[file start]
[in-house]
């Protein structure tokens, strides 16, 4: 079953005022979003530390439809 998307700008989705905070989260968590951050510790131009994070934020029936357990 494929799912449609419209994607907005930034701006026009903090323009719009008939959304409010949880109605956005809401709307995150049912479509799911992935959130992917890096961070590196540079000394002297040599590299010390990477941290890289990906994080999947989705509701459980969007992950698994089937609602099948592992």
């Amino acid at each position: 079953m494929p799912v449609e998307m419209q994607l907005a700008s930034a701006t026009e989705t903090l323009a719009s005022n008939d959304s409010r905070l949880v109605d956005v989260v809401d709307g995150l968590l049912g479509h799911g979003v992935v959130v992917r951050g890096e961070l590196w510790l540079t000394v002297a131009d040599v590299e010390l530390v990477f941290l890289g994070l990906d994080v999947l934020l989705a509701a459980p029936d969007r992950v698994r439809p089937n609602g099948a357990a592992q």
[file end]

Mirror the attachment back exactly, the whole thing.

[in-house]
């Protein structure tokens, strides 16, 4: 079953005022979003530390439809 998307700008989705905070989260968590951050510790131009994070934020029936357990 494929799912449609419209994607907005930034701006026009903090323009719009008939959304409010949880109605956005809401709307995150049912479509799911992935959130992917890096961070590196540079000394002297040599590299010390990477941290890289990906994080999947989705509701459980969007992950698994089937609602099948592992």
């Amino acid at each position: 079953m494929p799912v449609e998307m419209q994607l907005a700008s930034a701006t026009e989705t903090l323009a719009s005022n008939d959304s409010r905070l949880v109605d956005v989260v809401d709307g995150l968590l049912g479509h799911g979003v992935v959130v992917r951050g890096e961070l590196w510790l540079t000394v002297a131009d040599v590299e010390l530390v990477f941290l890289g994070l990906d994080v999947l934020l989705a509701a459980p029936d969007r992950v698994r439809p089937n609602g099948a357990a592992q």